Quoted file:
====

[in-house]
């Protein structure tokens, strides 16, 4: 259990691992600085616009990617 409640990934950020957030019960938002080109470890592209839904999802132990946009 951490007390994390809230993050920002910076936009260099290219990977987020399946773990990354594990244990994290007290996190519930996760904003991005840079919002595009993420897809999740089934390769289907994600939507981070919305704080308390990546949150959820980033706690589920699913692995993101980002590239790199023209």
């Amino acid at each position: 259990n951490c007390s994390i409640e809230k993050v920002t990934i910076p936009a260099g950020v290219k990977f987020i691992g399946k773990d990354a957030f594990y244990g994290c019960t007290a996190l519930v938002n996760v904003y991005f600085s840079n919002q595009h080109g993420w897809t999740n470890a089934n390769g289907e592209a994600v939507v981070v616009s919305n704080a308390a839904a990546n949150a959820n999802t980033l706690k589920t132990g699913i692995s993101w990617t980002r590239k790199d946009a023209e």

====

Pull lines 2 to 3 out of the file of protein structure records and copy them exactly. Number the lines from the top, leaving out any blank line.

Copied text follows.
């Protein structure tokens, strides 16, 4: 259990691992600085616009990617 409640990934950020957030019960938002080109470890592209839904999802132990946009 951490007390994390809230993050920002910076936009260099290219990977987020399946773990990354594990244990994290007290996190519930996760904003991005840079919002595009993420897809999740089934390769289907994600939507981070919305704080308390990546949150959820980033706690589920699913692995993101980002590239790199023209």
């Amino acid at each position: 259990n951490c007390s994390i409640e809230k993050v920002t990934i910076p936009a260099g950020v290219k990977f987020i691992g399946k773990d990354a957030f594990y244990g994290c019960t007290a996190l519930v938002n996760v904003y991005f600085s840079n919002q595009h080109g993420w897809t999740n470890a089934n390769g289907e592209a994600v939507v981070v616009s919305n704080a308390a839904a990546n949150a959820n999802t980033l706690k589920t132990g699913i692995s993101w990617t980002r590239k790199d946009a023209e």